Dongbu: How To Build Long-Term PR Relationships In A Digital World
When we first started working with Dongbu HiTek, it was a start-up semiconductor manufacturer based in Korea wanting to enter the North American market. Though its parent company was worth $11 billion, Dongbu was going to enter a competitive market mostly buying from strong competitors in Taiwan and China. It was virtually unknown in the semiconductor industry and had no relationships with key media and analyst influencers in the US.
For 14 years we provided the gamut of technology marketing and PR services for Dongbu – writing, media relations, trade show and event management, marketing collateral development, and much more. We also did projects for them in Europe and Asia.
Although we now work with clients on online strategies, back then there was no Twitter, Facebook or Instagram. No one was blogging, getting inbound links or using SEO to get found. We built relationships with Dongbu’s key influencers the old-fashioned way – one person at a time.
In an increasingly digital world, don’t underestimate the power of building long-term and personal relationships. The lessons below still apply today.
1. Send a regular stream of news.
One of the key things we do with clients is to develop a news release calendar identifying new products, customers, partnerships, milestones, events and anything that communicates the company is growing or executing on its vision. The news is then sent out on a regular basis to media, analysts and other influencers.
Reporters often won’t write about you the first time they hear about you. They want to know that you are creating something their readers want to know about, that your management is sound, that your company is well-funded enough to deliver your product or service. At least once a month, we reached out to inform influencers of what Dongbu was up to. Doing so kept the company top of mind with reminded media and others why they should be covering Dongbu.
2. Be a source, not just a bullhorn.
It’s not always about your company. By looking out for the bigger picture and trying to help a journalist or blogger, you can position yourself as a true source and expert and have more PR opportunities come your way.
As a way of keeping in touch, we sometimes send competitive or industry news to contacts with some comments, and in effect saying: “Did you see this?” It opens the lines of communication and sometimes if the reporter wants to write a follow up story, they may ask Dongbu’s spokesperson to comment. It’s not pitching our client directly, but having them comment on an overview or industry piece helps establish thought leadership for the company.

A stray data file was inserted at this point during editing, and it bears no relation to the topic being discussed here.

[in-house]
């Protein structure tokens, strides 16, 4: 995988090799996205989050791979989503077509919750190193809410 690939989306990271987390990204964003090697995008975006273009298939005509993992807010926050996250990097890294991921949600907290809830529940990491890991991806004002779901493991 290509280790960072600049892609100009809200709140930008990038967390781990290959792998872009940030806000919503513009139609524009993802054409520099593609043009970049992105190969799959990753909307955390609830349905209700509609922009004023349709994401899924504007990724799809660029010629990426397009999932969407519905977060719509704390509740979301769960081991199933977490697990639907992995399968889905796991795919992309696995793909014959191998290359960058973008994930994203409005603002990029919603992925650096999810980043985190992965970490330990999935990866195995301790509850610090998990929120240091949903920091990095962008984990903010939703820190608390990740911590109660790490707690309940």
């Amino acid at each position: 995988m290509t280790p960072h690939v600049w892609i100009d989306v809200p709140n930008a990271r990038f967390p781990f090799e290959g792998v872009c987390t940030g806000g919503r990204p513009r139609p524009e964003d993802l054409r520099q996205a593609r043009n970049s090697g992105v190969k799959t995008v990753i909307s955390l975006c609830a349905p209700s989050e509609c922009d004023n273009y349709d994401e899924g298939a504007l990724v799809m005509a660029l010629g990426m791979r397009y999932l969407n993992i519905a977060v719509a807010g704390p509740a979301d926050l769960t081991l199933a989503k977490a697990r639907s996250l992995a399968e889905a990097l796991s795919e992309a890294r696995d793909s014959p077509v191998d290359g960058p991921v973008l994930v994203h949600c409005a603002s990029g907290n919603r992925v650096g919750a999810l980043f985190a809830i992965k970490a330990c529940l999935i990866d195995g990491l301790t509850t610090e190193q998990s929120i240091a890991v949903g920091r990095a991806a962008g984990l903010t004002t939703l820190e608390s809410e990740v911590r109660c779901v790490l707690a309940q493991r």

3. Make it personal.
From tweets to emails and phone calls, nothing takes it further than meeting your media, blogger or analyst "IRL" (in real life). There is nothing like a face-to-face meeting to solidify a relationship — whether over a casual cup of coffee, a visit to your office (or theirs), a more formal dinner or even at a busy trade show booth.
In a niche industry, we chose to cultivate relationships with just a handful of people, some of whom have gone to visit Dongbu’s facilities all the way in Korea.
Many years later, although many of our contacts had played musical chairs in different publications, they were still easily accessible and engaged with us, and were willing to brainstorm with us possible ideas to write about Dongbu, and topics that Dongbu can contribute articles for. One of our key analysts has worked with Dongbu — free of charge — to help them host panel discussions. It’s a two-way and mutually beneficial relationship.
If you’re serious about being in business for the long-term, a little relationship building will go a long way. Just be consistent about it.
Thought leadership doesn’t happen overnight. Neither do relationships in business or with the media. Taking the time to sow good seeds, nurturing them carefully and with patience, will allow you to reap the return of a bountiful harvest — sometimes sooner, sometimes later.
Dongbu continued to maintain its leadership and eventually became the sixth largest pure-play semiconductor foundry in the world.